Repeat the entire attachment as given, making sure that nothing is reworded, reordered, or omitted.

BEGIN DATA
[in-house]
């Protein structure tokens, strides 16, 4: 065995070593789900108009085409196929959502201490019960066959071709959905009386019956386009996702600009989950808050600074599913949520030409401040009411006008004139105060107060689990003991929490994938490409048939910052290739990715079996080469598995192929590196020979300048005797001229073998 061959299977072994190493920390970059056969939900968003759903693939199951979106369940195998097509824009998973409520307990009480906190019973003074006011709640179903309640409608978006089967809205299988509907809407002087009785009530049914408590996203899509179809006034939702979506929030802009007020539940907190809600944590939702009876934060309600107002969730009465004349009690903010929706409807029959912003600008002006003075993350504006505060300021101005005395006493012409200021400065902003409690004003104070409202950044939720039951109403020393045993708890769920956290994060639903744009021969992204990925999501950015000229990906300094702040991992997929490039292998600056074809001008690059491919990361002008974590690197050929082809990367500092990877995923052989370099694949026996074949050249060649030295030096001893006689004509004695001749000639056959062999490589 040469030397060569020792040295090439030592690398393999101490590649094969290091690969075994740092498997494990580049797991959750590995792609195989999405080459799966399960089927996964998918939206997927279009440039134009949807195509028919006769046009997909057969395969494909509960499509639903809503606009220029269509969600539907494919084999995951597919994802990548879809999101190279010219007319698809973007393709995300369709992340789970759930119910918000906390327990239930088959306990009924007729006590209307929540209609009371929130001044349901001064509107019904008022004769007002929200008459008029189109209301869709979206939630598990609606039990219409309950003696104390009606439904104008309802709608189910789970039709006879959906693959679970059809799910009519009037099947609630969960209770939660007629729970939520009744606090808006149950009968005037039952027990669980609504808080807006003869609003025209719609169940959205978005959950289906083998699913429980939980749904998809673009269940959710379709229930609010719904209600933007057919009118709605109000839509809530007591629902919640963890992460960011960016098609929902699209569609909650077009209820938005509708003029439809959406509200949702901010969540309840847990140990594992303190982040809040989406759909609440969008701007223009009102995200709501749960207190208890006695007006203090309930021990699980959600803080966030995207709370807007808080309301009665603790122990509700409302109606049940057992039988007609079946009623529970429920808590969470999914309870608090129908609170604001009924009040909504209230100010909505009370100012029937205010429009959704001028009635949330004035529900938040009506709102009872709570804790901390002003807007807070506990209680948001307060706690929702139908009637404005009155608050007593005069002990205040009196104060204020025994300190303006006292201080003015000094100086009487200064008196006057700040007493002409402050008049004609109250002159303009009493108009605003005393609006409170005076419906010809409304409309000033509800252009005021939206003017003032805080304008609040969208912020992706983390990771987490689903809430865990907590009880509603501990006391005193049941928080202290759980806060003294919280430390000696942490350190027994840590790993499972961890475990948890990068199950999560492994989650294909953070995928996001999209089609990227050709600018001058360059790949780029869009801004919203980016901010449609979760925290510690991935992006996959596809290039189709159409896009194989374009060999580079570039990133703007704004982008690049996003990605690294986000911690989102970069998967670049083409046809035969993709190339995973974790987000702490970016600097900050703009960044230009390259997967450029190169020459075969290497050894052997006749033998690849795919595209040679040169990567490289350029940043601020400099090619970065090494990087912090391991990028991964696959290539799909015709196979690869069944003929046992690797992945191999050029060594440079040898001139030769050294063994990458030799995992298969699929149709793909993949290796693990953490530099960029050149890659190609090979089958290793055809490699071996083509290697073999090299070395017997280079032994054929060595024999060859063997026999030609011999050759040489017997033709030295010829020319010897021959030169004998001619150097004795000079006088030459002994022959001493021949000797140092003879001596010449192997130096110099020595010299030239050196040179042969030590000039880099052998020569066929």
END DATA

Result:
[in-house]
């Protein structure tokens, strides 16, 4: 065995070593789900108009085409196929959502201490019960066959071709959905009386019956386009996702600009989950808050600074599913949520030409401040009411006008004139105060107060689990003991929490994938490409048939910052290739990715079996080469598995192929590196020979300048005797001229073998 061959299977072994190493920390970059056969939900968003759903693939199951979106369940195998097509824009998973409520307990009480906190019973003074006011709640179903309640409608978006089967809205299988509907809407002087009785009530049914408590996203899509179809006034939702979506929030802009007020539940907190809600944590939702009876934060309600107002969730009465004349009690903010929706409807029959912003600008002006003075993350504006505060300021101005005395006493012409200021400065902003409690004003104070409202950044939720039951109403020393045993708890769920956290994060639903744009021969992204990925999501950015000229990906300094702040991992997929490039292998600056074809001008690059491919990361002008974590690197050929082809990367500092990877995923052989370099694949026996074949050249060649030295030096001893006689004509004695001749000639056959062999490589 040469030397060569020792040295090439030592690398393999101490590649094969290091690969075994740092498997494990580049797991959750590995792609195989999405080459799966399960089927996964998918939206997927279009440039134009949807195509028919006769046009997909057969395969494909509960499509639903809503606009220029269509969600539907494919084999995951597919994802990548879809999101190279010219007319698809973007393709995300369709992340789970759930119910918000906390327990239930088959306990009924007729006590209307929540209609009371929130001044349901001064509107019904008022004769007002929200008459008029189109209301869709979206939630598990609606039990219409309950003696104390009606439904104008309802709608189910789970039709006879959906693959679970059809799910009519009037099947609630969960209770939660007629729970939520009744606090808006149950009968005037039952027990669980609504808080807006003869609003025209719609169940959205978005959950289906083998699913429980939980749904998809673009269940959710379709229930609010719904209600933007057919009118709605109000839509809530007591629902919640963890992460960011960016098609929902699209569609909650077009209820938005509708003029439809959406509200949702901010969540309840847990140990594992303190982040809040989406759909609440969008701007223009009102995200709501749960207190208890006695007006203090309930021990699980959600803080966030995207709370807007808080309301009665603790122990509700409302109606049940057992039988007609079946009623529970429920808590969470999914309870608090129908609170604001009924009040909504209230100010909505009370100012029937205010429009959704001028009635949330004035529900938040009506709102009872709570804790901390002003807007807070506990209680948001307060706690929702139908009637404005009155608050007593005069002990205040009196104060204020025994300190303006006292201080003015000094100086009487200064008196006057700040007493002409402050008049004609109250002159303009009493108009605003005393609006409170005076419906010809409304409309000033509800252009005021939206003017003032805080304008609040969208912020992706983390990771987490689903809430865990907590009880509603501990006391005193049941928080202290759980806060003294919280430390000696942490350190027994840590790993499972961890475990948890990068199950999560492994989650294909953070995928996001999209089609990227050709600018001058360059790949780029869009801004919203980016901010449609979760925290510690991935992006996959596809290039189709159409896009194989374009060999580079570039990133703007704004982008690049996003990605690294986000911690989102970069998967670049083409046809035969993709190339995973974790987000702490970016600097900050703009960044230009390259997967450029190169020459075969290497050894052997006749033998690849795919595209040679040169990567490289350029940043601020400099090619970065090494990087912090391991990028991964696959290539799909015709196979690869069944003929046992690797992945191999050029060594440079040898001139030769050294063994990458030799995992298969699929149709793909993949290796693990953490530099960029050149890659190609090979089958290793055809490699071996083509290697073999090299070395017997280079032994054929060595024999060859063997026999030609011999050759040489017997033709030295010829020319010897021959030169004998001619150097004795000079006088030459002994022959001493021949000797140092003879001596010449192997130096110099020595010299030239050196040179042969030590000039880099052998020569066929």